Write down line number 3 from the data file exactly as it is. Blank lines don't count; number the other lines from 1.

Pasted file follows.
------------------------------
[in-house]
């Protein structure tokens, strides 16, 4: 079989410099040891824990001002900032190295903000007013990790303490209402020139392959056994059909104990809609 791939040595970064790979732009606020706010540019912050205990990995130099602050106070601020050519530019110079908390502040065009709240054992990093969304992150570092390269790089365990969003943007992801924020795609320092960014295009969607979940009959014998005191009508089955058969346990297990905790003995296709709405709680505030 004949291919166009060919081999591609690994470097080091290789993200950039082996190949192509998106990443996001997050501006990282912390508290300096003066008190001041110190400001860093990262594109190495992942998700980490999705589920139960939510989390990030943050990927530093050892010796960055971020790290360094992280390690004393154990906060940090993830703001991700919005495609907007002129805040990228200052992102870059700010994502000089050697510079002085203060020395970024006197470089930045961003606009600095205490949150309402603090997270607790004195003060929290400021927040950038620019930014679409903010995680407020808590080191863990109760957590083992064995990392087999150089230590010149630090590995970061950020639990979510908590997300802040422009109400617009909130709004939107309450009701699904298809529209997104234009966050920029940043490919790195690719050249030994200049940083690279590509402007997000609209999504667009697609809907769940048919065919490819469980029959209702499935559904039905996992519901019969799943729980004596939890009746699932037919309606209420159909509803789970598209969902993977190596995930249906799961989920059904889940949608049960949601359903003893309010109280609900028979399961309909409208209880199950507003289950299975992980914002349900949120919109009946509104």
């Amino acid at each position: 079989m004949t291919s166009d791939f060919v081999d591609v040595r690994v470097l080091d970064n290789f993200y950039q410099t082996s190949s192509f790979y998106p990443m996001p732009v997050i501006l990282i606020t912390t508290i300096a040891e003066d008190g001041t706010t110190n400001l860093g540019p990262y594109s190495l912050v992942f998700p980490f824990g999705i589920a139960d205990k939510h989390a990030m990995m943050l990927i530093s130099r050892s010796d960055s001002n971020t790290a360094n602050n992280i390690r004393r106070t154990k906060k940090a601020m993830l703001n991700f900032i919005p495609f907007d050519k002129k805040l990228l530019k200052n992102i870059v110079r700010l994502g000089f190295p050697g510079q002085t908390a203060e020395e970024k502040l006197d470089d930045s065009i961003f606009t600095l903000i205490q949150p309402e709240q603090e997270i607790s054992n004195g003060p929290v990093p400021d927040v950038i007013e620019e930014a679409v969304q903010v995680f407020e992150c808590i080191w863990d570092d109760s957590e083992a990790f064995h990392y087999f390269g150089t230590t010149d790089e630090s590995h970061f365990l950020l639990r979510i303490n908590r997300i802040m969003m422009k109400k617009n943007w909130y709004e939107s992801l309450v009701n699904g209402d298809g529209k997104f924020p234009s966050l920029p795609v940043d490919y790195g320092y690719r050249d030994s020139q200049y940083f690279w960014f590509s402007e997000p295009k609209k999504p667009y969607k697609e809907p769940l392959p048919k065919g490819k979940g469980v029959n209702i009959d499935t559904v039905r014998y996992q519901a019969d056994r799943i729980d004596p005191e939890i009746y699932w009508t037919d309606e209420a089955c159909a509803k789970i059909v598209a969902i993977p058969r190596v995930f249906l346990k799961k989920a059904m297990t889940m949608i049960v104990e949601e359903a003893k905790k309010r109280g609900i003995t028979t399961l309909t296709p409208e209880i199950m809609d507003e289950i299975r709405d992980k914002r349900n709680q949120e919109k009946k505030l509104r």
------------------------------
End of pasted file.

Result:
């Amino acid at each position: 079989m004949t291919s166009d791939f060919v081999d591609v040595r690994v470097l080091d970064n290789f993200y950039q410099t082996s190949s192509f790979y998106p990443m996001p732009v997050i501006l990282i606020t912390t508290i300096a040891e003066d008190g001041t706010t110190n400001l860093g540019p990262y594109s190495l912050v992942f998700p980490f824990g999705i589920a139960d205990k939510h989390a990030m990995m943050l990927i530093s130099r050892s010796d960055s001002n971020t790290a360094n602050n992280i390690r004393r106070t154990k906060k940090a601020m993830l703001n991700f900032i919005p495609f907007d050519k002129k805040l990228l530019k200052n992102i870059v110079r700010l994502g000089f190295p050697g510079q002085t908390a203060e020395e970024k502040l006197d470089d930045s065009i961003f606009t600095l903000i205490q949150p309402e709240q603090e997270i607790s054992n004195g003060p929290v990093p400021d927040v950038i007013e620019e930014a679409v969304q903010v995680f407020e992150c808590i080191w863990d570092d109760s957590e083992a990790f064995h990392y087999f390269g150089t230590t010149d790089e630090s590995h970061f365990l950020l639990r979510i303490n908590r997300i802040m969003m422009k109400k617009n943007w909130y709004e939107s992801l309450v009701n699904g209402d298809g529209k997104f924020p234009s966050l920029p795609v940043d490919y790195g320092y690719r050249d030994s020139q200049y940083f690279w960014f590509s402007e997000p295009k609209k999504p667009y969607k697609e809907p769940l392959p048919k065919g490819k979940g469980v029959n209702i009959d499935t559904v039905r014998y996992q519901a019969d056994r799943i729980d004596p005191e939890i009746y699932w009508t037919d309606e209420a089955c159909a509803k789970i059909v598209a969902i993977p058969r190596v995930f249906l346990k799961k989920a059904m297990t889940m949608i049960v104990e949601e359903a003893k905790k309010r109280g609900i003995t028979t399961l309909t296709p409208e209880i199950m809609d507003e289950i299975r709405d992980k914002r349900n709680q949120e919109k009946k505030l509104r």